Experts: West Bridgewater Police Erred in Handling of Police Report | The Enterprise 6.25.17

“We have the right to know who’s accused of crimes in our communities and whether police are acting appropriately,” said Justin Silverman, the executive director of the New England First Amendment Coalition. “When a major car accident occurs on a public street and the driver is accused of fleeing the scene, we need to know who was involved and how law enforcement responded. This is the type of oversight our public records law provides. Without basic information like the names of those involved in the crash, it’s impossible to fully understand what happened and why.”

A Fight of Supreme Importance | Caledonian Record 6.7.17

“All Vermonters who want to get to the information would need evidence and you can imagine just how difficult that would be,” said Cornell. The New England First Amendment Coalition and the Vermont Press Association joined us and VTDigger in the fight.

Legal Adversary Says Donovan Raising Hurdles to Transparency | VTDigger 5.30.17

Attorney Justin Silverman, executive director of the New England First Amendment Coalition, suggested the attorney general’s concerns about privacy might undermine the public’s right to know.

Attorney General Weighs in on Public Records Case | VTDigger 5.19.17

“We welcome the attorney general’s position that private email and text messaging accounts can be searched under the Public Records Act,” said attorney Justin Silverman, executive director of the New England First Amendment Coalition. Silverman said it is still concerning that the attorney general is questioning how such searches can occur, the answer to which could have serious consequences for the public’s right to know. . . . Silverman said that reasoning places a burden on the party requesting records that isn’t contemplated by the Public Records Act, and which could be used to deny access to records that would be public were they not located on private accounts. “If a request needs to meet a certain standard before private accounts can be searched, the requester certainly shouldn’t be required to put the cart before the horse and first provide proof the records exist,” he said.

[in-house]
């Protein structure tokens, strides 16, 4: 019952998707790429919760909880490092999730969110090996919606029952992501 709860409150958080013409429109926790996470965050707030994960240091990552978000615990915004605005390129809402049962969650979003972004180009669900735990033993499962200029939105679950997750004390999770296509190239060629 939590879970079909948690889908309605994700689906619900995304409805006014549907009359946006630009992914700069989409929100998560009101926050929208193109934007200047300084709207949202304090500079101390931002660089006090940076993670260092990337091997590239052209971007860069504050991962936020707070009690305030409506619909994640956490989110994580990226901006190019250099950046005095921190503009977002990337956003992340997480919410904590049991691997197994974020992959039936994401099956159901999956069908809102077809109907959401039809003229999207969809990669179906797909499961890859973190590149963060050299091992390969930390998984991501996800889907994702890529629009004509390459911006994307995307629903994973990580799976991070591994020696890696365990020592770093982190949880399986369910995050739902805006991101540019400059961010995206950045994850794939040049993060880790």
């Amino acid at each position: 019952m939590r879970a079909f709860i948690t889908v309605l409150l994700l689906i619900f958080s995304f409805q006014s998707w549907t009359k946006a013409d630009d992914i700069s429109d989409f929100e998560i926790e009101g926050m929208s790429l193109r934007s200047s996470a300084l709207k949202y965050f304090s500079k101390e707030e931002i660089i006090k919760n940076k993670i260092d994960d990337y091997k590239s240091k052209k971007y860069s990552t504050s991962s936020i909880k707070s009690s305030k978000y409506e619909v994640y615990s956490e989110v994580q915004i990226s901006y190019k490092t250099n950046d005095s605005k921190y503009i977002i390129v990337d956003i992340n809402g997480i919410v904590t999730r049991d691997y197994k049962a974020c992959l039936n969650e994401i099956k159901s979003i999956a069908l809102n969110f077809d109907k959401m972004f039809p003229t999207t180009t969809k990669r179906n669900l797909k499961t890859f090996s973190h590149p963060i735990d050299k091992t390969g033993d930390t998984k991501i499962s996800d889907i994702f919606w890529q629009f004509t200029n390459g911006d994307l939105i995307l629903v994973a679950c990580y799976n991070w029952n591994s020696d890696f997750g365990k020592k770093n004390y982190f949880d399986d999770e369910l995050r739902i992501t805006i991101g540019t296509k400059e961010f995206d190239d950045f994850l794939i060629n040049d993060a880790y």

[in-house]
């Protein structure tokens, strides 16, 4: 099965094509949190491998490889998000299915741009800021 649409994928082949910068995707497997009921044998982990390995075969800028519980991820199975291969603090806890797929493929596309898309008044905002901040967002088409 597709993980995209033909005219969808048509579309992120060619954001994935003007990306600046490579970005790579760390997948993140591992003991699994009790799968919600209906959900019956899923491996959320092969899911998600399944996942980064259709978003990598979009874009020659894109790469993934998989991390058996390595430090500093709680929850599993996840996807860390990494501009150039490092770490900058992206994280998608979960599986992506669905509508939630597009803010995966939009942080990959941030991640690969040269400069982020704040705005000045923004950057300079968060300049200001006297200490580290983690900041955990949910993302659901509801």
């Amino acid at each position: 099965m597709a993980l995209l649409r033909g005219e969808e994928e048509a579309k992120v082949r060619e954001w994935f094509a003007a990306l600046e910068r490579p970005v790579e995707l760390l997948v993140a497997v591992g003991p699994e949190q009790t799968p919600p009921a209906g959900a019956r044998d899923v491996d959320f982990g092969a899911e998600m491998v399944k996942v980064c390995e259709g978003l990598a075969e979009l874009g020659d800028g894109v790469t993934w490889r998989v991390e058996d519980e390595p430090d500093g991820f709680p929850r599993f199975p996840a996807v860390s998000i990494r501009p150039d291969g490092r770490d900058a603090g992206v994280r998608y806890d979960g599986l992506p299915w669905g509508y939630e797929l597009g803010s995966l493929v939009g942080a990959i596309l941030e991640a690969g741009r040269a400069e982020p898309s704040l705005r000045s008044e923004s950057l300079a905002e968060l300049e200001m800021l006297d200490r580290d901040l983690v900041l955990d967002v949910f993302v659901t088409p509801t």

Judge Denies Release of 38 Studios Secret Grand Jury Records | WJAR-Providence 5.19.17

Access RI, the American Civil Liberties Union, Common Cause, the League of Women Voters and the New England First Amendment Coalition wanted the details related to the probe released saying there is “extraordinarily strong public interest” in the grand jury process. And now they are disappointed, said Justin Silverman with the New England First Amendment Coalition. “The decision is incredibly disappointing and a blow to the public’s right to know in Rhode Island.” Silverman said. “We had hoped for more transparency about 38 Studios but instead we’re just facing more secrecy, more of the same.”

VTDigger, Newspapers and First Amendment Group Back Appeal of Private Email Ruling | VTDigger 5.12.17

VTDigger is filing the amicus brief in an appeal to the Supreme Court of Vermont. Other news outlets and transparency groups have signed on, including the New England First Amendment Coalition, the Caledonian Record, Seven Days and the Vermont Press Association.

Vermont Ends Delay on Public Release of Lawsuit Documents | VTDigger 4.25.17

The New England First Amendment Coalition celebrated the state’s order in a news release Tuesday. “This is a win for open government. Vermonters have a right to know about lawsuits filed in their courts and to have timely access to those documents,” said the group’s executive director, Justin Silver, in a statement.